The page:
Did you know that South Sea Islanders weave the golden silk spider's webbing into bags, floor mats and fishing nets; that two spiders of identical species behave differently if one lives in Montana and the other in Moscow; or that there are as many spider species in New Mexico as there are bird species in the United States? Those "spectaculars" and others are seamlessly woven into the narrative of Jennifer Owings Dewey's Spiders Near and Far. The author/artist compares and meticulously depicts the two basic spider types-web builders and wanderers-in a 10- x 10-inch format which provides ample space for close-ups of body parts, web designs, burrow construction and the life-size portraits of 22 spiders.
School Library Journal
Gr 4-6-- The idiosyncrasies of a wide variety of spiders are examined in this succinctly written, well-organized introduction. After opening with a summary of a Pima Indian creation myth, the text goes on to describe briefly the special physical characteristics and behavior of over two dozen species, most of which can be found in the U. S. General information on anatomy, characteristics, diet, use of spider silk, and reproduction is also presented. Large, colored-pencil drawings accompany the text on almost every page. All are clearly labeled with scientific as well as common names. Life-sized drawings of most of these spiders also appear in a two-page appendix. However, the absence of a glossary is a handicap here. Oversimplification is also a problem in the short section devoted to mating. Courting behavior is not described and females do not kill males as often as the text implies. Schnieper's Amazing Spiders (Carolrhoda, 1989) provides more in-depth information on web construction, courtship behavior, mating, and development of young. Also, its close-up color photographs are more detailed and more accurate, color-wise, than Dewey's sometimes brighter-than-nature drawings. Flaws aside, readers will find this attractive title useful. --Karey Wehner, San Francisco Public Library
Like snakes and sharks, spiders hold a fearful fascination. Dewey's handsome color-pencil illustrations and clear, informative text provide a wealth of facts that will add to kids' interest without diminishing their shivery pleasure. She discusses the two main kinds of spiders: web builders, which spin their traps in one place, and wanderers, which move from place to place. How various spiders subdue and kill their prey makes for dramatic reading--from the spitting spider and the black widow to the tarantula and the wolf spider. Dewey also quietly integrates basic information on such things as body structure and reproduction, always stressing how silk is essential for spiders' survival. A final double-page spread shows several particular spiders drawn life-size. Dewey ends with an ecological warning: insects, especially flies, would drive humans from this planet if there were no spiders.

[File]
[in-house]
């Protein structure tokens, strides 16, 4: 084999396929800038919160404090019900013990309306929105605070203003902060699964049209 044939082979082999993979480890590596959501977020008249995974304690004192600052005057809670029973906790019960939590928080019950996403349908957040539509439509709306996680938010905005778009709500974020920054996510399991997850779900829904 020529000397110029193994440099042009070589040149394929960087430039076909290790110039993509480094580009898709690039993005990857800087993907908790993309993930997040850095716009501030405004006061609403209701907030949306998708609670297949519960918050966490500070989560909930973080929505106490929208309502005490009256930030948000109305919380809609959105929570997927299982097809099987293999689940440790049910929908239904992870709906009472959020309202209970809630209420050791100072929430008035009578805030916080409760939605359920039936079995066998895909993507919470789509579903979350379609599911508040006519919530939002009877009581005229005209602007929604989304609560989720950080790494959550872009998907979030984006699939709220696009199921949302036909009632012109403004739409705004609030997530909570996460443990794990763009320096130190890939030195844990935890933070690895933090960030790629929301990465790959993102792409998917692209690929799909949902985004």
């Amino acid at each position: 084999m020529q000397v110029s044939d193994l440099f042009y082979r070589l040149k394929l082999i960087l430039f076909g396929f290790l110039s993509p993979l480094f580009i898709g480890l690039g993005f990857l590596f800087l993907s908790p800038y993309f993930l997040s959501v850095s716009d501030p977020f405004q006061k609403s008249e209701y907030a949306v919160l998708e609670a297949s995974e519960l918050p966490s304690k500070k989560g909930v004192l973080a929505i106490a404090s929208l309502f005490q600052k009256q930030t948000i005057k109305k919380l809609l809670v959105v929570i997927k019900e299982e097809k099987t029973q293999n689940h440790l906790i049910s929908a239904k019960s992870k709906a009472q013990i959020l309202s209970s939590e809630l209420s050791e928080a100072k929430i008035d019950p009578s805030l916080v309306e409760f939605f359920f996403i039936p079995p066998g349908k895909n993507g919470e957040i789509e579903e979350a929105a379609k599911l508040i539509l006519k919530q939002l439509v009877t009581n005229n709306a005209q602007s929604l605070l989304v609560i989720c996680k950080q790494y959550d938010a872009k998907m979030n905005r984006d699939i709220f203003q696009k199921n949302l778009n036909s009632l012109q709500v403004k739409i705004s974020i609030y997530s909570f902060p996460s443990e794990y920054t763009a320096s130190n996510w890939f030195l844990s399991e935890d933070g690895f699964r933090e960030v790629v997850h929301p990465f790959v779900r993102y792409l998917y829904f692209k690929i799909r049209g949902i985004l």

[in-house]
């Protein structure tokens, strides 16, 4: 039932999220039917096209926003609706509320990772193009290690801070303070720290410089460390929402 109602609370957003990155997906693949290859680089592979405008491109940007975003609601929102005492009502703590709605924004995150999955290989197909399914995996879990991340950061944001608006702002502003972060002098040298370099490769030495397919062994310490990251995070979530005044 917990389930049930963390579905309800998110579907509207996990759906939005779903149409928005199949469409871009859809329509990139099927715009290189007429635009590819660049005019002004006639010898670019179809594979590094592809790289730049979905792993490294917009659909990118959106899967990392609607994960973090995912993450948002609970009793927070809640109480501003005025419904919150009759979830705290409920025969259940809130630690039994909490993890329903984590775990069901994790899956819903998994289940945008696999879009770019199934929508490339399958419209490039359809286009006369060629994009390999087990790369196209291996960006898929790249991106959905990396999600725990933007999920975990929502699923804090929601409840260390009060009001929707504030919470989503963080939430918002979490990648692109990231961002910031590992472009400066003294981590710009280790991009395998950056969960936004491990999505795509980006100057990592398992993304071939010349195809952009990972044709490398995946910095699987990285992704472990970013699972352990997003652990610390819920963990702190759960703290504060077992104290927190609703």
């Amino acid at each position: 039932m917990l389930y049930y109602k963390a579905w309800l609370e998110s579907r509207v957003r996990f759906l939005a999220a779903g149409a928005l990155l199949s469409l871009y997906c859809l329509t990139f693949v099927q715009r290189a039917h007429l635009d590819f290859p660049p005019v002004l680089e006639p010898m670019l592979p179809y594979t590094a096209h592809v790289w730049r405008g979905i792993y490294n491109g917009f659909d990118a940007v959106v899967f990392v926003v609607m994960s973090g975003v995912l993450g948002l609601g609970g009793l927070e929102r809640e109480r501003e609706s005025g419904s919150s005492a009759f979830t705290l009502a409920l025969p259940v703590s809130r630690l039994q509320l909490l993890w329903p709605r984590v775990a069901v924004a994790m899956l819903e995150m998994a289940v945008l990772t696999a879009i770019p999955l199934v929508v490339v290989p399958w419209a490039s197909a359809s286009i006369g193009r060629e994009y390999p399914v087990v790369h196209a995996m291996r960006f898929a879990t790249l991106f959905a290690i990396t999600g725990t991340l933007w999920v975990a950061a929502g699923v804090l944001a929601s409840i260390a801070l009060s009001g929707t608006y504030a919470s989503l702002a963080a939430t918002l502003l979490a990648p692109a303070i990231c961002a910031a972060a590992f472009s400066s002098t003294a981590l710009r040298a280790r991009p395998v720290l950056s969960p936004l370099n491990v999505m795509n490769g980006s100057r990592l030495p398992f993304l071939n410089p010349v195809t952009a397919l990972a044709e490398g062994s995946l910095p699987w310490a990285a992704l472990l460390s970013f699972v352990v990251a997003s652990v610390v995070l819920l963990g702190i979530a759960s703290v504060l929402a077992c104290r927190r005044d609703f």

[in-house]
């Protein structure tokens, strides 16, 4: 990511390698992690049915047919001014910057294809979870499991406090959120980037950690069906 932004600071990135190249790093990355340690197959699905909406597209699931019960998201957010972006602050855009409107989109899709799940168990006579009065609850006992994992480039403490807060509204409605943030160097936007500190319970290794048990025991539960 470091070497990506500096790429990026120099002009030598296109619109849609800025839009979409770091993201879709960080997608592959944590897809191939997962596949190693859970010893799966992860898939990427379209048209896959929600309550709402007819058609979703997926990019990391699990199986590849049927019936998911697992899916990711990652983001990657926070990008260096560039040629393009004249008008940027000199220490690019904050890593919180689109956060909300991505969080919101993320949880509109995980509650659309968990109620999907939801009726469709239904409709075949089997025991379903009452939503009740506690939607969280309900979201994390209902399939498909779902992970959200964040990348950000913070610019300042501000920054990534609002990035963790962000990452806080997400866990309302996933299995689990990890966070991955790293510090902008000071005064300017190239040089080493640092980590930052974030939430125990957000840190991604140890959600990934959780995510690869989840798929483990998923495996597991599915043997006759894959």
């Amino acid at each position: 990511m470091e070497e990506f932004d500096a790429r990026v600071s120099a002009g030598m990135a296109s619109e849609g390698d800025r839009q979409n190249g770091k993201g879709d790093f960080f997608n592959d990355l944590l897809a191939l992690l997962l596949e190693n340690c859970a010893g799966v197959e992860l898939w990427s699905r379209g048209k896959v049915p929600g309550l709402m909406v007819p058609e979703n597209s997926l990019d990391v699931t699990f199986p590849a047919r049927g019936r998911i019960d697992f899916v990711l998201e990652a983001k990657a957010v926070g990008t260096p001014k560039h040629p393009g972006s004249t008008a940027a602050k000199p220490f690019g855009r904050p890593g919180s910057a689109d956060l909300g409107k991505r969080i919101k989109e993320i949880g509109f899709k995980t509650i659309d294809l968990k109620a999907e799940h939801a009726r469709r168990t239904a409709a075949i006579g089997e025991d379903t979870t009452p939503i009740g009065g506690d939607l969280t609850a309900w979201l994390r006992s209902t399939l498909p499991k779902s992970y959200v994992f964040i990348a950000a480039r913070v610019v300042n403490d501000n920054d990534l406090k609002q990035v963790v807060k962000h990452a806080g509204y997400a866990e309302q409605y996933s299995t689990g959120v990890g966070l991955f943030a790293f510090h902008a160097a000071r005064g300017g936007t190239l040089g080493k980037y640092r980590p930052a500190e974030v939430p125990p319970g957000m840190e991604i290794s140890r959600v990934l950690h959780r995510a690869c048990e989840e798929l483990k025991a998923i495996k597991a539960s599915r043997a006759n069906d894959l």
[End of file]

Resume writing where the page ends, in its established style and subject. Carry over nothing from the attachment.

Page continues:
"Jennifer Owings Dewey is a writer and illustrator of many critically acclaimed natural history books for children and adults, including the award winning Clem, the Story of a Raven, Spiders near and Far, Antarctic Journal, Four Months at the Bottom of the World, Paisano the Roadrunner, and Minik's Story, a novel for middle grade readers about a young Inuit girl living in the 19th Century and encountering white people for the first time. Her audience for most of her work in nonfiction is the child reader between the ages of seven and ten.
Jennifer has written three autobiographical novels set in New Mexico, where she
was raised. These novels are considered suitable for young adult readers.
Jennifer's titles reflect her interest in science and the natural world. While she is not a trained scientist she has personally researched all of her titles to ensure accuracy.
Among the honors Jennifer has received is the National Science Teachers Association award for an outstanding body of work in the field of nonfiction for children. For Rattlesnake Dance she received the Spur award. For Wildlife Rescue, the story of a veterinarian known for her extraordinary work with injured wildlife, she received the Orbis Pictus Award given by the National Association of English Teachers.
While awards are wonderful and rewarding to receive, Jennifer expresses that much of the pleasure she experiences as a writer and illustrator comes from doing the research and turning this effort into words and images on paper.
At present she is working on a true story of being lost on a desert in southern New Mexico, the Jornada del Muerto, or Journey of Death. This story will be suitable for both children and adults."